In this week’s summary: the latest developments in the implementation of the Affordable Care Act, details on a host of new studies and reports, and medical experts are eyeing the eradication of a historically debilitating disease. That, and much more in today’s dose of health news!
Affordable Care Act
USA Today reports that the Department of Health and Human Services (HHS) plans to delay a piece of the Affordable Care Act designed to help small businesses shop for insurance policies, citing the need for additional time to prepare. The Small Business Health Options Program, or SHOP, is supposed to provide small employers with an insurance marketplace that offers multiple plan options starting in 2014. But HHS has proposed that for the first year, businesses that use the state exchanges or exchanges run by the federal government will be able to offer only one plan to their workers, rather than pick from a range of options (Kennedy, 4/1).
The AmericanAcademy of Pediatrics (AAP) issued a policy brief this week that analyzes the Affordable Care Act’s impact on children and their ability to access health insurance. The policy brief, which was published in the journal Pediatrics, finds that the expansion of state Medicaid programs under the Affordable Care Act will boost the proportion of children who are eligible to receive health benefits.
The Center for Medicare and Medicaid Services (CMS) is demonstrating a willingness to let some states steer new Medicaid funding to private coverage in the individual insurance marketplaces as a way to meet the coverage goals of the Affordable Care Act. In guidance issued late last week, the CMS indicated that it will consider granting a “limited number” of state waivers for demonstration that test what happens when states give Medicaid enrollees the option of taking a subsidy to buy a private plan, according. The CMS said that states asking for a demonstration waiver would have to give enrollees the option of at least two plans in the insurance exchange and must coordinate wrap-around benefits and cost-sharing adjustments.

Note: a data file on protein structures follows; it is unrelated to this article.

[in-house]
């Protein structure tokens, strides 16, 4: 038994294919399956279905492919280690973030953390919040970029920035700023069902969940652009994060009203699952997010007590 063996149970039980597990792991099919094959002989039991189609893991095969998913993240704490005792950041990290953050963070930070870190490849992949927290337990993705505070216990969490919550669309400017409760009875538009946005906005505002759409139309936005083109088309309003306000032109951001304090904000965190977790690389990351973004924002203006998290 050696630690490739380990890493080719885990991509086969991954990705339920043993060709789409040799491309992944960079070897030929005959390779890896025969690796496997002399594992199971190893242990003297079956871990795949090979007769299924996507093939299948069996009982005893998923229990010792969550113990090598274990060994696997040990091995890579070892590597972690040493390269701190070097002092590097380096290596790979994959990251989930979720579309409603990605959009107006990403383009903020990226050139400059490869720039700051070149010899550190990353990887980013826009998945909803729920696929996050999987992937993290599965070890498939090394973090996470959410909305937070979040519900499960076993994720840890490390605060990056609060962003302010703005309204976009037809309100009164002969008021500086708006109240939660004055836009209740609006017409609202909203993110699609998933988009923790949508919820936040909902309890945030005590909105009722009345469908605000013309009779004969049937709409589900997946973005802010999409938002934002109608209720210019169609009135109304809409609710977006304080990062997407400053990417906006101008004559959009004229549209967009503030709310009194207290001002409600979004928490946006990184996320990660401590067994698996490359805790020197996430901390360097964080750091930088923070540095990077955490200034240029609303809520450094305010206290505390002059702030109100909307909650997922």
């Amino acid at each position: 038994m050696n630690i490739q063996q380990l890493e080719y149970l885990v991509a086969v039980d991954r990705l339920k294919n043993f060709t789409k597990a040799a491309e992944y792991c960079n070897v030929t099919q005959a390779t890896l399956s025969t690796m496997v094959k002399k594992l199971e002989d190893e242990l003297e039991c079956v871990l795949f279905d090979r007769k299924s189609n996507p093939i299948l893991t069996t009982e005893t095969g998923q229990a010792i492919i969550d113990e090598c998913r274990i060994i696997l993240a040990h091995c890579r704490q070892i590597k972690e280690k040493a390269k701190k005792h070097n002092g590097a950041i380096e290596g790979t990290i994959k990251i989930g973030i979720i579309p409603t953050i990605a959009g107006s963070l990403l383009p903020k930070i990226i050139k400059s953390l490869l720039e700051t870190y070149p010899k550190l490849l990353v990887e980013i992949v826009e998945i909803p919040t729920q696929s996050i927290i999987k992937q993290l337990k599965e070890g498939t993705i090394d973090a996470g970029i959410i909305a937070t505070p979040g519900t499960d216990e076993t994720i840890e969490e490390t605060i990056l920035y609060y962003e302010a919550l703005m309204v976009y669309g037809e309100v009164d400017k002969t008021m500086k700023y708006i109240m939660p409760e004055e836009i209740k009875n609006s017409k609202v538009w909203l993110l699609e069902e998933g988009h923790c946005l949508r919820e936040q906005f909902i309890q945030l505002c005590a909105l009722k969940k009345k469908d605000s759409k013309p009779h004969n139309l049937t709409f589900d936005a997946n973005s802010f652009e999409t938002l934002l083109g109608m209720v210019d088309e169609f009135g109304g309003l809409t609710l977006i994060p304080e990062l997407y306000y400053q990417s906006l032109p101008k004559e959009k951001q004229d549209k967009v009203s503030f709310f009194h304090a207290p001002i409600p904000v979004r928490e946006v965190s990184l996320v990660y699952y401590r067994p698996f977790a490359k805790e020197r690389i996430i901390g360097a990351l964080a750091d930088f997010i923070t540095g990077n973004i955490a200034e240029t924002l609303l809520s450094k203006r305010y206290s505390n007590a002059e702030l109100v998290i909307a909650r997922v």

Reports & Studies
The New York Times reports on a new data from the Centers for Disease Control and Prevention that shows that one in five high school age boys in the United States and 11 percent of school-age children over all have received a medical diagnosis of attention deficit hyperactivity disorder. The figures showed that an estimated 6.4 million children ages 4 through 17 had received an A.D.H.D. diagnosis at some point in their lives, a 16 percent increase since 2007 and a 53 percent rise in the past decade (Schwarz and Cohen, 3/31).
NPR profiles the rise of stroke among younger adults. The story reveals that most people, including medical professionals, think of a stroke as something that happens to old people. But the rate is increasing among those in their 50s, 40s and even younger (Knox, 4/1).
Newsmedical reports that new research in the American Heart Association Journal Circulation shows that adolescents’ health behaviors increase their chances of heart disease as adults. One of the many findings was one-third of adolescents had total cholesterol levels in intermediate or poor ranges.
USA Today reports that Health authorities are finalizing a plan to end most cases of polio by late next year and eradicate the disease by 2018. Currently polio is still an epidemic in Pakistan, Nigeria and Afghanistan.